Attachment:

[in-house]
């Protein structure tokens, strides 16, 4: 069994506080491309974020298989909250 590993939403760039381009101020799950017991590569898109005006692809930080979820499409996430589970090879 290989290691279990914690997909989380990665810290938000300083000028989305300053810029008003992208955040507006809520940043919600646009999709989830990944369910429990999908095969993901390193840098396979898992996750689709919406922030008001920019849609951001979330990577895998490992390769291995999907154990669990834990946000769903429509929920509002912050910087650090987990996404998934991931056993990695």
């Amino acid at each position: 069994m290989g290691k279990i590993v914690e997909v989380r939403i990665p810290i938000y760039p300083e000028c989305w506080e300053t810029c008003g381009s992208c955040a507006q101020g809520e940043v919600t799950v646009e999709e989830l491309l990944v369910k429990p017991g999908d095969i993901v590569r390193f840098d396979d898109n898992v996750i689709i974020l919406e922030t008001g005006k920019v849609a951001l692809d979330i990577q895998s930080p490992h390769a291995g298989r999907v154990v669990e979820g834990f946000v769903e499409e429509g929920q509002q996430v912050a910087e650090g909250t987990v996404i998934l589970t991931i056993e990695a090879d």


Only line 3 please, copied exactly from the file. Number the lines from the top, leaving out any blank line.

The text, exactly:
């Amino acid at each position: 069994m290989g290691k279990i590993v914690e997909v989380r939403i990665p810290i938000y760039p300083e000028c989305w506080e300053t810029c008003g381009s992208c955040a507006q101020g809520e940043v919600t799950v646009e999709e989830l491309l990944v369910k429990p017991g999908d095969i993901v590569r390193f840098d396979d898109n898992v996750i689709i974020l919406e922030t008001g005006k920019v849609a951001l692809d979330i990577q895998s930080p490992h390769a291995g298989r999907v154990v669990e979820g834990f946000v769903e499409e429509g929920q509002q996430v912050a910087e650090g909250t987990v996404i998934l589970t991931i056993e990695a090879d």